Introduction to the Anti-Drone Technology
Anti-drone technology (Anti-Drone), also known as counter-UAS (Unmanned Aircraft System), C-UAS or counter-UAV (Unmanned Aerial Vehicle) technology, refers to a system that can detect and disable drones. Today, the use of drones in civilian and combat environments is increasing day by day. According to relevant data, at least 95 countries currently have drones. Moreover, more and more countries use drones for battlefield reconnaissance, attack and air command. Drones have become the weapon of choice for non-governmental organizations, and their use in surveillance, battlefield management, propaganda and air attacks are effective. Drones are proliferating at an alarming rate in the military field, posing a potential security threat to many countries and regions. This has led to the rapid rise of anti-drone technology.
The rise of anti-drone technology is largely related to the threat posed by the proliferation of drone technology, especially small and inexpensive drones in civilian and combat environments.
In the military field, on one hand, the proliferation of small drones has alarmed battlefield commanders. On the other hand, drones are also increasingly becoming the weapon of choice for non-governmental organizations in surveillance, combat space management, propaganda, air attacks, etc., which are often highly effective.
In the civilian field, anti-drone systems are also seen as important tools for safety, as drones are increasingly used in illegal activities. In global, for example, drones have become popular tools for smuggling contraband into prisons. At the same time, near-collisions between drones and aircrafts are becoming more and more common, and many fear that collisions between drones and planes could lead to catastrophic accidents. In addition, a simple retrofit can turn a cheap off-the-shelf consumer-grade drone into a rudimentary but potentially deadly missile, or other air attack system. Other dangers and criminal uses of drones abound, increasing the need for effective methods of detecting and countering drone systems.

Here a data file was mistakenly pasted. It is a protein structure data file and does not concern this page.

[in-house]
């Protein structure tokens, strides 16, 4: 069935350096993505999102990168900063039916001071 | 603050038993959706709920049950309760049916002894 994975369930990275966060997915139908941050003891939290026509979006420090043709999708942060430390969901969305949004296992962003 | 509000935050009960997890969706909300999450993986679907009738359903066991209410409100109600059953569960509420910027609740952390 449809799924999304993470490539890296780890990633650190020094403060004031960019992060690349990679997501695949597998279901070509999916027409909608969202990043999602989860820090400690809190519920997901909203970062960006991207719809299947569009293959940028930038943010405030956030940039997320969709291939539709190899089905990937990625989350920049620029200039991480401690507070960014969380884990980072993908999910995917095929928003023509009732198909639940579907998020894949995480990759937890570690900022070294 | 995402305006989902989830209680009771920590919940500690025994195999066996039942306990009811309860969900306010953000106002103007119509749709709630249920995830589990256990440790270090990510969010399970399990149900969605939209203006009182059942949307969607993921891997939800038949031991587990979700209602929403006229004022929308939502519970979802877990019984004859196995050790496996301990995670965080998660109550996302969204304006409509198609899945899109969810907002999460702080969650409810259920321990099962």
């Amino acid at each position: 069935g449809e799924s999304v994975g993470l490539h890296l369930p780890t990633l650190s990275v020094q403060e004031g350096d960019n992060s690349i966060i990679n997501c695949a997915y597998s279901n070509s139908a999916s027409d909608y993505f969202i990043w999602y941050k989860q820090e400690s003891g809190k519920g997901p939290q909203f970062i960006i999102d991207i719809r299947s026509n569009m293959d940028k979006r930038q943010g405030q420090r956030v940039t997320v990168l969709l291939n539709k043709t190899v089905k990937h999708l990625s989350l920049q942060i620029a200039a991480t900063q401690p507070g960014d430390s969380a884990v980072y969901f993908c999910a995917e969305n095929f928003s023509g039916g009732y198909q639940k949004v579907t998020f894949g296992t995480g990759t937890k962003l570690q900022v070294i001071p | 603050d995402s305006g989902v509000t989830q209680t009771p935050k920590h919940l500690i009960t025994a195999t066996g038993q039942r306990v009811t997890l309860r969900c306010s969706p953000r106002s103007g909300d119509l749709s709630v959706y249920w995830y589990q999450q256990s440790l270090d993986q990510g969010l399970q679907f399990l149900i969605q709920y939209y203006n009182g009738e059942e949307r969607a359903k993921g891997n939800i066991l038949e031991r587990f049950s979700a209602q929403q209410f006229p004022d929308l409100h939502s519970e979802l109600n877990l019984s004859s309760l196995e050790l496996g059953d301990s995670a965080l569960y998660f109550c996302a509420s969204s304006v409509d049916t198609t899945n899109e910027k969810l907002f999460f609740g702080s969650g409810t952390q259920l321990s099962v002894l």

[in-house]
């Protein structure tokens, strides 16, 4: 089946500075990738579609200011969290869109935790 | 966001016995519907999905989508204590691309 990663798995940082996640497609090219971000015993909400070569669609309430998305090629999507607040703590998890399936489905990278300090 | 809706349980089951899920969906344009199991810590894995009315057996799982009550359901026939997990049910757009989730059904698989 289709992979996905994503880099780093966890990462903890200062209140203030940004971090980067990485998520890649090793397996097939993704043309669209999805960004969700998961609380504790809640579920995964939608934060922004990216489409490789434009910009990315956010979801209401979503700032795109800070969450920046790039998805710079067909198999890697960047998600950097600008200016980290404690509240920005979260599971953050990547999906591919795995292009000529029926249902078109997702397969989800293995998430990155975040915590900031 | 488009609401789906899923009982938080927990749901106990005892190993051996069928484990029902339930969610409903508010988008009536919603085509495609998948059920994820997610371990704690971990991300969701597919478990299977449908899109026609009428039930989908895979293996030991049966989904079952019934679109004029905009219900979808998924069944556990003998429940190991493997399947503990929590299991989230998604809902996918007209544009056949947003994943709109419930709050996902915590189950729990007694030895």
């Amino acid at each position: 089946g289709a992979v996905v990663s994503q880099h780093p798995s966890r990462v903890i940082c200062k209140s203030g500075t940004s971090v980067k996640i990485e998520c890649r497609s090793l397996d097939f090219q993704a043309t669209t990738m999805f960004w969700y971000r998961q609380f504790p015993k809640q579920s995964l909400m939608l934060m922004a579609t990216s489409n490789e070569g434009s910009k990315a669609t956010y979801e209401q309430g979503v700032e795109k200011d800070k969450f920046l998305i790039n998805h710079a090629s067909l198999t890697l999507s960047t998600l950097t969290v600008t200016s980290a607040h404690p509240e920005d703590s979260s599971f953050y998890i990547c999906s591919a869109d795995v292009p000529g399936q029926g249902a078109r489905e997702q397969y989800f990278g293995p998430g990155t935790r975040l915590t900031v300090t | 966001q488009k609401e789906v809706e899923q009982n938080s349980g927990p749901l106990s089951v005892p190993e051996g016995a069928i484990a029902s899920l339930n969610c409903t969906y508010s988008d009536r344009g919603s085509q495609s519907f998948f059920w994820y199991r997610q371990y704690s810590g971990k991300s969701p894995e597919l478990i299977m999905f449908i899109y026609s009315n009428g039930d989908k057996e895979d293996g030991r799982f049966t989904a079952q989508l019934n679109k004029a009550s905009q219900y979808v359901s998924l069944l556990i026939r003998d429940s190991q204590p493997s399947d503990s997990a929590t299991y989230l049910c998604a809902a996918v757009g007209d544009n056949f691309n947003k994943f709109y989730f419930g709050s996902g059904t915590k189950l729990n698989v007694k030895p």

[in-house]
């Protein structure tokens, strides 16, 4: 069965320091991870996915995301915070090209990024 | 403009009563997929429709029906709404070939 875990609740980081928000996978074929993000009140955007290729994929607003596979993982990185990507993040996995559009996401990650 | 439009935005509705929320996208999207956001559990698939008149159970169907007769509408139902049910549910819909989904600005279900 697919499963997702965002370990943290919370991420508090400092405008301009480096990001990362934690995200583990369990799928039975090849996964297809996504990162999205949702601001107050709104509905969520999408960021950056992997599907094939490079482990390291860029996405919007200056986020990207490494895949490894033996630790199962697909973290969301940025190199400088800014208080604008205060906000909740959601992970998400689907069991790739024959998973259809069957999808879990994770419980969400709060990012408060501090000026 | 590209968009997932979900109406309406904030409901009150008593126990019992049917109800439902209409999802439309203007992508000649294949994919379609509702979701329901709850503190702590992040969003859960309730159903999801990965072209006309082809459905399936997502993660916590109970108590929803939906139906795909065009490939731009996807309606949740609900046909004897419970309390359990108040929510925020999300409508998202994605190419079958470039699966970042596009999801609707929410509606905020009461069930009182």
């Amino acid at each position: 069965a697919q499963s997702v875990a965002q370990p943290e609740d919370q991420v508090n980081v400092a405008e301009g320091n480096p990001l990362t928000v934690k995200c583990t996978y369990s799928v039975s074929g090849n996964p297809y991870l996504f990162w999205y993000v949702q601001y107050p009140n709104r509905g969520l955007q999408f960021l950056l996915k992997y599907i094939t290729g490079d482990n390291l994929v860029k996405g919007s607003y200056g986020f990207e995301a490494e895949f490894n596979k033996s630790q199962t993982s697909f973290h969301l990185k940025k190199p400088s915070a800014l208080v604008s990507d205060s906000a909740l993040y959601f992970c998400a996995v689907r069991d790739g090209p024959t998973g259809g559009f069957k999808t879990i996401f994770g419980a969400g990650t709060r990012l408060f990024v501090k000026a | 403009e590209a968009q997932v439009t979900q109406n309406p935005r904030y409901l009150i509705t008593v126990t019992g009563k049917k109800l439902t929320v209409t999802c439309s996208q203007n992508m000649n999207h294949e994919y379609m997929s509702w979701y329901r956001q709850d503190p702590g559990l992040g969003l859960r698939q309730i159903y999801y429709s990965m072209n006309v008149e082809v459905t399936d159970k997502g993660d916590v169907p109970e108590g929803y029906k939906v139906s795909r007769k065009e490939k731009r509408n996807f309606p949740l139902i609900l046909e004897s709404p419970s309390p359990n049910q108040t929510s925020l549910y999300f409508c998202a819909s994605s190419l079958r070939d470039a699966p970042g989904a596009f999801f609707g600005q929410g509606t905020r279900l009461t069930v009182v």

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Air defense systems traditionally used to protect airspace are primarily designed for manned aircrafts, and they have advantages in detecting, tracking, and shooting down large, fast-moving objects. However, when it comes to dealing with small, slow, low-flying drones, there is no one-size-fits-all solution. Even very powerful air defense systems are sometimes unable to shoot down rudimentary drones. Given the surge in demand for this gap in modern military and security defenses, the market of anti-drone systems is booming quickly.
- How the Anti-Drone Technology Works?
Anti-drone technology can play a variety of roles. In the military field, it is mainly used to protect military bases, naval ships, and members of the military. In the civilian field, it is mainly used to protect critical infrastructures, sensitive installations and airspace around large events, as well as to protect VIPs and combat air smuggling. In either case, anti-drone technology is a complex multi-step process involving the interactions among several different systems and between these systems and operators.